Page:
I got my work done, dressed for the day, woke my still sleeping kids up and we stumbled to the car. We drove forty minutes to get to our destination this Father’s Day morning. We were headed to Mezzapica in Sydney’s Leichhardt. I had placed order for my dad’s favourite Italian pastry. It’s hard to get. Not many people know how to make them properly and the ones you can buy frozen and imported form Italy just aren’t the same.

We used to have a local cafe supplied them but they’d closed.

It had been months since my dad had eaten a good one.

I picked up the order, ignoring the complaints of my children (where are we, why are we here, can we go home…). The box was filled with still-warm sfogliatelli.

SfogliatelleIt was important to me to deliver these to my dad today. You see, he’s 77 and each year he gets scrawnier and scrawnier. It really freaks me out.

My dad has always been really fit and healthy but he is getting so fussy with his food. He goes off particular foods for months at a time and eats the same things each week. He hardly ever snacks, but if there’s a sfogliatelle in front of him he can’t help himself.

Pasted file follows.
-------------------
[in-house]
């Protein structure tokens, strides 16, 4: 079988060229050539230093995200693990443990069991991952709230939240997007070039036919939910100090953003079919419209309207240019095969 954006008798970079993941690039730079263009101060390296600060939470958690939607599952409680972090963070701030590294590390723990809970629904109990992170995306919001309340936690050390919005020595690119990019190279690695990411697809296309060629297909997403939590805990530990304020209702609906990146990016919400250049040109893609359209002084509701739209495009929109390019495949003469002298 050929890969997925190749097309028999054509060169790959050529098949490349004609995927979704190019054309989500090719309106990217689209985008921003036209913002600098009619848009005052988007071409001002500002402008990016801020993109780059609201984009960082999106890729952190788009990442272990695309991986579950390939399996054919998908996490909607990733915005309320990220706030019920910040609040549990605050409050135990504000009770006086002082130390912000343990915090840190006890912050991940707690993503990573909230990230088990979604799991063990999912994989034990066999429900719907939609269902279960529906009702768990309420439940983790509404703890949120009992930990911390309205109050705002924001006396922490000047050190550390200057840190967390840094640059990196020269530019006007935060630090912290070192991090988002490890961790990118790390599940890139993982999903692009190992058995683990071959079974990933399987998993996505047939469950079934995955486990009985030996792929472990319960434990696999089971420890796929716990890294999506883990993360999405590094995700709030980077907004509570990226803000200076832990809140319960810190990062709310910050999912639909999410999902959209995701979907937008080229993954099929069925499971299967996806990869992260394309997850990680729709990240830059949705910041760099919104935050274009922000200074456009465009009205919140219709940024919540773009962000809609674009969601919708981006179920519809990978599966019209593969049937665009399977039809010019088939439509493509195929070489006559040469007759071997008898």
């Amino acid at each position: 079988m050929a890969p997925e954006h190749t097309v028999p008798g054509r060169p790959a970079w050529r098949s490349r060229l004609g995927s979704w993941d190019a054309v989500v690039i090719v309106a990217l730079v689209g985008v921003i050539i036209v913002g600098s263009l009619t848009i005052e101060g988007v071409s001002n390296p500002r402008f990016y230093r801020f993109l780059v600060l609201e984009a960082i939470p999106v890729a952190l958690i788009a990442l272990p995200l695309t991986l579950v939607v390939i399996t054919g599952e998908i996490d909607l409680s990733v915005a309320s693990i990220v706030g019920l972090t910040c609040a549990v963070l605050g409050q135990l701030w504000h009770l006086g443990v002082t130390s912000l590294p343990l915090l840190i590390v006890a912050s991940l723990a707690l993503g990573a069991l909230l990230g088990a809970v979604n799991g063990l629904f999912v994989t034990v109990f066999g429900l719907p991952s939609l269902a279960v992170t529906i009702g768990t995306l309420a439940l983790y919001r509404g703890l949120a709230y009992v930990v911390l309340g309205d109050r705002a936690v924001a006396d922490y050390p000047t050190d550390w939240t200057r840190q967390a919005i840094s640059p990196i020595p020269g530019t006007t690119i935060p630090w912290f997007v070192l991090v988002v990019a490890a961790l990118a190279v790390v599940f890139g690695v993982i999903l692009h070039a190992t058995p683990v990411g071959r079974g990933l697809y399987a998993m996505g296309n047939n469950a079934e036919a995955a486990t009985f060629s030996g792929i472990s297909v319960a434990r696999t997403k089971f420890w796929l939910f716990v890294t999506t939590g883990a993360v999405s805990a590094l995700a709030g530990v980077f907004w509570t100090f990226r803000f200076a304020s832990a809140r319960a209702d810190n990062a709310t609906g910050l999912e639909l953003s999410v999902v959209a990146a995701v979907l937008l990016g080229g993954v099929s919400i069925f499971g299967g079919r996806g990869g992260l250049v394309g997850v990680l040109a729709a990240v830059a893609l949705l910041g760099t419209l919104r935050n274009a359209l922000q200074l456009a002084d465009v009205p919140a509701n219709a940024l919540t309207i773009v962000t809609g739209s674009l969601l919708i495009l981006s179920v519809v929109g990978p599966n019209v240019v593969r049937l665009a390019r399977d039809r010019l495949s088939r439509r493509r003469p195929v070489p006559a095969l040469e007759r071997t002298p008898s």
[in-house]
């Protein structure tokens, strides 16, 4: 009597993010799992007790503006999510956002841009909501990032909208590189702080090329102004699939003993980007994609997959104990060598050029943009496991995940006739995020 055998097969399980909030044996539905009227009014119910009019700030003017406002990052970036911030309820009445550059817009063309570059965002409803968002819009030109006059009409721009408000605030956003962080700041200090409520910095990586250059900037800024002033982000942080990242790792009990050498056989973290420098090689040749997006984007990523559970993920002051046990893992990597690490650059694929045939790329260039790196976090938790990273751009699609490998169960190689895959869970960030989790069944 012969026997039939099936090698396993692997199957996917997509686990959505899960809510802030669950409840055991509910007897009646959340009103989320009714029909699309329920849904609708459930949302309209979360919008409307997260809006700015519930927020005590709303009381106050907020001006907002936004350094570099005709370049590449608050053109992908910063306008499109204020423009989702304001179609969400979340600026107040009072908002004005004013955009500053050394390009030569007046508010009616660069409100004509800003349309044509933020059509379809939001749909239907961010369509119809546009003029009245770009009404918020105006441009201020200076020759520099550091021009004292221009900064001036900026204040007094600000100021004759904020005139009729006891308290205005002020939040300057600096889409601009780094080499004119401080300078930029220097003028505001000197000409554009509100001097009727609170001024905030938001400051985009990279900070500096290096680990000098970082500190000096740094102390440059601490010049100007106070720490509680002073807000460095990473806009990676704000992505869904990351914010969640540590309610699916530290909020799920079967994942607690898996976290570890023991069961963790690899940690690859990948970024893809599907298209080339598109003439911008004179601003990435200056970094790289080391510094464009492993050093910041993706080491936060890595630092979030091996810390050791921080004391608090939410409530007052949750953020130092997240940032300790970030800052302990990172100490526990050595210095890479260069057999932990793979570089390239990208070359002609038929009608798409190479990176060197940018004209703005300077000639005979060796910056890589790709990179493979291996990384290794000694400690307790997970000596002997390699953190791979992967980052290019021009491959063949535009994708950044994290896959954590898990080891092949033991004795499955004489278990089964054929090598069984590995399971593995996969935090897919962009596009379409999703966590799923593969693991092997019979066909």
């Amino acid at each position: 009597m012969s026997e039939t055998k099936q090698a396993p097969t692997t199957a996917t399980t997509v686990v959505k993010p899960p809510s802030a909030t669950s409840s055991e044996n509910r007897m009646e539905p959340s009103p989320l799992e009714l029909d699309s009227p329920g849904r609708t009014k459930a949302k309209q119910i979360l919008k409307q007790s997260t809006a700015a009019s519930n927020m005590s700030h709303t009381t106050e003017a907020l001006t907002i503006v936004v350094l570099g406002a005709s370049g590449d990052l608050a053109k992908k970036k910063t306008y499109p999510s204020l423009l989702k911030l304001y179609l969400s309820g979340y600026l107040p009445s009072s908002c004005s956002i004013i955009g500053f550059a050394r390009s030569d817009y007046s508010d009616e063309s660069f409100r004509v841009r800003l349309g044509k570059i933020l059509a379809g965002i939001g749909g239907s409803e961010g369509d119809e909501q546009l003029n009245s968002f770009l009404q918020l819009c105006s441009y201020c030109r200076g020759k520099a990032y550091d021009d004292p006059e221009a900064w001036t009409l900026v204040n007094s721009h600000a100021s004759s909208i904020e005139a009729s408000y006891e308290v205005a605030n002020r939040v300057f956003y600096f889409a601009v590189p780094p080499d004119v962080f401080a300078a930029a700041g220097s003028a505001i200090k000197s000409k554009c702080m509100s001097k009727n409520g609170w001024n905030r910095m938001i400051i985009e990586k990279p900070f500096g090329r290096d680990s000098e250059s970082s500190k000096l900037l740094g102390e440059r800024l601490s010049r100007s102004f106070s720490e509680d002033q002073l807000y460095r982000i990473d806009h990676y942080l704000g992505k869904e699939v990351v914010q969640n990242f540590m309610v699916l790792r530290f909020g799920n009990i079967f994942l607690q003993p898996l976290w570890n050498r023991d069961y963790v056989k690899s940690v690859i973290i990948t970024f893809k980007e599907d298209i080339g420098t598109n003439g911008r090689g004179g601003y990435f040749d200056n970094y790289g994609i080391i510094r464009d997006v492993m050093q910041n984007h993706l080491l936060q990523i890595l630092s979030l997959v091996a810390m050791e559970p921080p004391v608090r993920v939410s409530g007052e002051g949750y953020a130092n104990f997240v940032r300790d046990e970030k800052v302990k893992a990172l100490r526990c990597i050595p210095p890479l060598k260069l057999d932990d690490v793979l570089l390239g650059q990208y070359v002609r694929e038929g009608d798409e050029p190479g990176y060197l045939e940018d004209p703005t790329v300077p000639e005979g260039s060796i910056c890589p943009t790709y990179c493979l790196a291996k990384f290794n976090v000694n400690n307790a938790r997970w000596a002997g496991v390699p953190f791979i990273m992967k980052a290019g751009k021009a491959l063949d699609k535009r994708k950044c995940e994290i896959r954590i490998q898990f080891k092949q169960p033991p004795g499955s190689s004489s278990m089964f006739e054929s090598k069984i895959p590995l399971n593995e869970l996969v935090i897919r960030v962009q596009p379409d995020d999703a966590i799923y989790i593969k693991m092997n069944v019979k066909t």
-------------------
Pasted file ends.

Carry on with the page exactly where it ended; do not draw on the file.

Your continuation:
Today he ate three.


In each family there is a food that is a tradition, that reminds them of their childhood and for which their family is famous. As you can see from the food pic at the top of this post, we have lots and lots of favourites. I made the cinnamon cheesecake with fresh ricotta, mum made the torte and the almond biscuits and I picked up the cannoli’s when I bought the sfogliatelle.

Today for Father’s Day we ate and we ate and we ate and it was so much fun. We all have leftovers for dinner tonight and desserts for breakfast the next day and we spend the whole day in one room eating, drinking, talking and playing with the kids.

Sadly my husband had to work today. I know lots of families who have dads who have worked on Father’s Day. We just do what we’ve gotta do.

My children didn’t get to wake their dad up and give him his gifts but we still had a fabulous day. Tonight we’ll do our own celebration.

Thankfully my husband loves several foods and his only tradition when it comes to food is eating as much of everything as he possibly can. Well honey, happy Father’s Day and here’s my mum’s pasta and several desserts for your enjoyment.